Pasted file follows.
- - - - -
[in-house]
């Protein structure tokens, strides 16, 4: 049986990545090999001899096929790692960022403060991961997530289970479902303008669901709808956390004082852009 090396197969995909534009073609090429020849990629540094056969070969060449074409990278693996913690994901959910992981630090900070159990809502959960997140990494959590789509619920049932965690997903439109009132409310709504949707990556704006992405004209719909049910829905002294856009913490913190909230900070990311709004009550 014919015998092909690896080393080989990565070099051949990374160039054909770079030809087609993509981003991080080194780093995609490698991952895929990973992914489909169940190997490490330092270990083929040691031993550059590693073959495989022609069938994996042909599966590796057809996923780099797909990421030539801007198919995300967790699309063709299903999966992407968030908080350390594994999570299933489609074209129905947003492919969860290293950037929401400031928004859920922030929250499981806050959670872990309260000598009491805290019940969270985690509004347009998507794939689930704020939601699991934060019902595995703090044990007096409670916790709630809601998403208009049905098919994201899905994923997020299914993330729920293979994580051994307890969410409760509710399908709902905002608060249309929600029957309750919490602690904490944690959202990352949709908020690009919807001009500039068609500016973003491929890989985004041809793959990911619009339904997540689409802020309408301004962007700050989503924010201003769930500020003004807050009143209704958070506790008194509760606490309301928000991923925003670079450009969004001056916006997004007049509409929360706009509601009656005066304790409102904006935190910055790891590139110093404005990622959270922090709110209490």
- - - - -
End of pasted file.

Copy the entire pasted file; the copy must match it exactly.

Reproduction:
[in-house]
């Protein structure tokens, strides 16, 4: 049986990545090999001899096929790692960022403060991961997530289970479902303008669901709808956390004082852009 090396197969995909534009073609090429020849990629540094056969070969060449074409990278693996913690994901959910992981630090900070159990809502959960997140990494959590789509619920049932965690997903439109009132409310709504949707990556704006992405004209719909049910829905002294856009913490913190909230900070990311709004009550 014919015998092909690896080393080989990565070099051949990374160039054909770079030809087609993509981003991080080194780093995609490698991952895929990973992914489909169940190997490490330092270990083929040691031993550059590693073959495989022609069938994996042909599966590796057809996923780099797909990421030539801007198919995300967790699309063709299903999966992407968030908080350390594994999570299933489609074209129905947003492919969860290293950037929401400031928004859920922030929250499981806050959670872990309260000598009491805290019940969270985690509004347009998507794939689930704020939601699991934060019902595995703090044990007096409670916790709630809601998403208009049905098919994201899905994923997020299914993330729920293979994580051994307890969410409760509710399908709902905002608060249309929600029957309750919490602690904490944690959202990352949709908020690009919807001009500039068609500016973003491929890989985004041809793959990911619009339904997540689409802020309408301004962007700050989503924010201003769930500020003004807050009143209704958070506790008194509760606490309301928000991923925003670079450009969004001056916006997004007049509409929360706009509601009656005066304790409102904006935190910055790891590139110093404005990622959270922090709110209490």